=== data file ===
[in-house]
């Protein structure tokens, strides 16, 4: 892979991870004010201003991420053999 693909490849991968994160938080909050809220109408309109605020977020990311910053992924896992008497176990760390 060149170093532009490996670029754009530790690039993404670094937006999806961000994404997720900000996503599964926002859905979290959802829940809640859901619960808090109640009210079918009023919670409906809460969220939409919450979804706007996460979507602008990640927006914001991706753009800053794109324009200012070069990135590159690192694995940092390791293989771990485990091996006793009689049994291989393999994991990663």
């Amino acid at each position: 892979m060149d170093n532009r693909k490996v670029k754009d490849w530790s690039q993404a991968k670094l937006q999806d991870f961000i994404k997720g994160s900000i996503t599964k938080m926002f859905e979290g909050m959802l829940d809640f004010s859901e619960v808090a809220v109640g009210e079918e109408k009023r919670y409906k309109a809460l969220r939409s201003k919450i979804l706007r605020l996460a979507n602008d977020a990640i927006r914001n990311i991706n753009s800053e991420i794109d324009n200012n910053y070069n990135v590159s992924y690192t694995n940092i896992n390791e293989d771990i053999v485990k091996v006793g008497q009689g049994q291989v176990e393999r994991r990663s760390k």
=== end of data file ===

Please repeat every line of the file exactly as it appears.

[in-house]
């Protein structure tokens, strides 16, 4: 892979991870004010201003991420053999 693909490849991968994160938080909050809220109408309109605020977020990311910053992924896992008497176990760390 060149170093532009490996670029754009530790690039993404670094937006999806961000994404997720900000996503599964926002859905979290959802829940809640859901619960808090109640009210079918009023919670409906809460969220939409919450979804706007996460979507602008990640927006914001991706753009800053794109324009200012070069990135590159690192694995940092390791293989771990485990091996006793009689049994291989393999994991990663």
């Amino acid at each position: 892979m060149d170093n532009r693909k490996v670029k754009d490849w530790s690039q993404a991968k670094l937006q999806d991870f961000i994404k997720g994160s900000i996503t599964k938080m926002f859905e979290g909050m959802l829940d809640f004010s859901e619960v808090a809220v109640g009210e079918e109408k009023r919670y409906k309109a809460l969220r939409s201003k919450i979804l706007r605020l996460a979507n602008d977020a990640i927006r914001n990311i991706n753009s800053e991420i794109d324009n200012n910053y070069n990135v590159s992924y690192t694995n940092i896992n390791e293989d771990i053999v485990k091996v006793g008497q009689g049994q291989v176990e393999r994991r990663s760390k």